In his poem “Composed Upon Westminster Bridge, September 3, 1802,” William Wordsworth describes the image of London he and his sister saw as they traveled across the bridge early in the morning. She wrote about the sights in her journal, and it affected him deeply, which led him to write the poem. Therefore, he named the poem based on his experience, which justifies the title.
Although Wordsworth is known for his works about nature, this sonnet is written about the beauty London portrays on a late summer morning.
A sight so touching in its majesty:
This City now doth, like a garment, wear
The beauty of the morning; silent, bare,
He goes on to describe the sights of the city including the ships, towers, and quiet buildings in the clear air. This is not the norm for the city during the day or during other times of the year. The city is bustling and noisy with smoke from chimneys billowing in the air. Therefore, it is important that Wordsworth date the poem, and describe his vantage point in its title. The poem describes the city in a different light than most observers were accustomed to.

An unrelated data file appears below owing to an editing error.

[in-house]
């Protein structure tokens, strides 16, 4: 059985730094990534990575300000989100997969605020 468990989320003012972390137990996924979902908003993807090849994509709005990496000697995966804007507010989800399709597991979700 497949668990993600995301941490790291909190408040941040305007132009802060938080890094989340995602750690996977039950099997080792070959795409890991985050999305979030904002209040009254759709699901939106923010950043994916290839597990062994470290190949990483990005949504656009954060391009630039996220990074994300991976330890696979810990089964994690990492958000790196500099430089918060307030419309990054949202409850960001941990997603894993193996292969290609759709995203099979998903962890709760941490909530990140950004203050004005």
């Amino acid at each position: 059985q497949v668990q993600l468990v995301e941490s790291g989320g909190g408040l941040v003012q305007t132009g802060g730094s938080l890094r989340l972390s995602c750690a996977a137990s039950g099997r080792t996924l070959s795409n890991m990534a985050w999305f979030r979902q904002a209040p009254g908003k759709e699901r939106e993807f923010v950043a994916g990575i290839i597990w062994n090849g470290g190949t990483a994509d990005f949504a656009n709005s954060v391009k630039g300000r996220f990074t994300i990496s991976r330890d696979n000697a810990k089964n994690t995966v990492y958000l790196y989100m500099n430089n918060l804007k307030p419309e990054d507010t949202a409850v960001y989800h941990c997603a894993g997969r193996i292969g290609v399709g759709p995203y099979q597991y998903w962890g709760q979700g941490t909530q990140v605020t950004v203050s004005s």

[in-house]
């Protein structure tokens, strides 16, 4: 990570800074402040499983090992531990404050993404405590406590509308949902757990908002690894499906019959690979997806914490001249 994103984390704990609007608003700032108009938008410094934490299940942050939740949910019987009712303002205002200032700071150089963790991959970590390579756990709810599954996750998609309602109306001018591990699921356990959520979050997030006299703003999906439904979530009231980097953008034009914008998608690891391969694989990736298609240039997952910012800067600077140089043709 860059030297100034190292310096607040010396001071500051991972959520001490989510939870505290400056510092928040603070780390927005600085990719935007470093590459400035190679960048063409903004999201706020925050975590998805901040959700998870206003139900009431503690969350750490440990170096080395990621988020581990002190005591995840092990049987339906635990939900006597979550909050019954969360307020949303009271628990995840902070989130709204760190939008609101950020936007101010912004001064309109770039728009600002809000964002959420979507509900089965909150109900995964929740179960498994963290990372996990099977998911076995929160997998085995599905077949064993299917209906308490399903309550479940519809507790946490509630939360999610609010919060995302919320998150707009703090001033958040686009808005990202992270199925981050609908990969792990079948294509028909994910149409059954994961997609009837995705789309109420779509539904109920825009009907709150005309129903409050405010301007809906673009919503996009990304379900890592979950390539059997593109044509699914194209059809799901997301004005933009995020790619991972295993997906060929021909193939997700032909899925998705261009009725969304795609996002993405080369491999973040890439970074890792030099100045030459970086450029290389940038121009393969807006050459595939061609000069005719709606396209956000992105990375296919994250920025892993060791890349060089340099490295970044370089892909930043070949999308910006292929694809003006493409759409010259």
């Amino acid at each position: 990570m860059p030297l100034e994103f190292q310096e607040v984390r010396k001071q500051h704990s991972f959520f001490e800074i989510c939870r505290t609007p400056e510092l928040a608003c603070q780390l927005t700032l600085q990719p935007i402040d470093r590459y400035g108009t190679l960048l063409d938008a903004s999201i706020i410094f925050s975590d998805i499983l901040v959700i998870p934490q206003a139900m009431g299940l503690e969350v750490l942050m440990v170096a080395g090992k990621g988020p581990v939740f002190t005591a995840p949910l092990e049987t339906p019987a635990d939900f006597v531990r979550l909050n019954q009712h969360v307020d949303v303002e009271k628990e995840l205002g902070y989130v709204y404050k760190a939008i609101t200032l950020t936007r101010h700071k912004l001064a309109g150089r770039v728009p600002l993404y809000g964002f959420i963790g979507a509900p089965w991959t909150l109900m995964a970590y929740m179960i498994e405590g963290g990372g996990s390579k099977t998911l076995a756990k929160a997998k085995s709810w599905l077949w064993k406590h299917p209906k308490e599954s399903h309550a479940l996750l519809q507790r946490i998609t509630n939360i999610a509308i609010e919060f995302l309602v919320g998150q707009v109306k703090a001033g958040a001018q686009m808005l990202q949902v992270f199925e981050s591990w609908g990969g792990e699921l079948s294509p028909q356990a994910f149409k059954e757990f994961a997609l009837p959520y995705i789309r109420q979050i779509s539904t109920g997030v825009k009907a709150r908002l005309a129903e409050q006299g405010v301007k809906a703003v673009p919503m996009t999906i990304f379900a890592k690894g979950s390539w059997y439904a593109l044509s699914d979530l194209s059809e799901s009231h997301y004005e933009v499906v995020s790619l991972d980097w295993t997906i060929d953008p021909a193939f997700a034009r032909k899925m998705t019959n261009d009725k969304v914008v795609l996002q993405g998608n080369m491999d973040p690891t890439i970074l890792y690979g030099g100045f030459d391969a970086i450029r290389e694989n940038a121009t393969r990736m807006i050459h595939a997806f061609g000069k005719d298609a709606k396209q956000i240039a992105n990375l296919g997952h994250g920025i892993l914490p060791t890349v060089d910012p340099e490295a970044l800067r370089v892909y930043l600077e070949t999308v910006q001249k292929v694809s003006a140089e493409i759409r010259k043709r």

All bright and glittering in the smokeless air.
Never did sun more beautifully steep
In his first splendour, valley, rock, or hill;
Ne’er saw I, never felt, a calm so deep!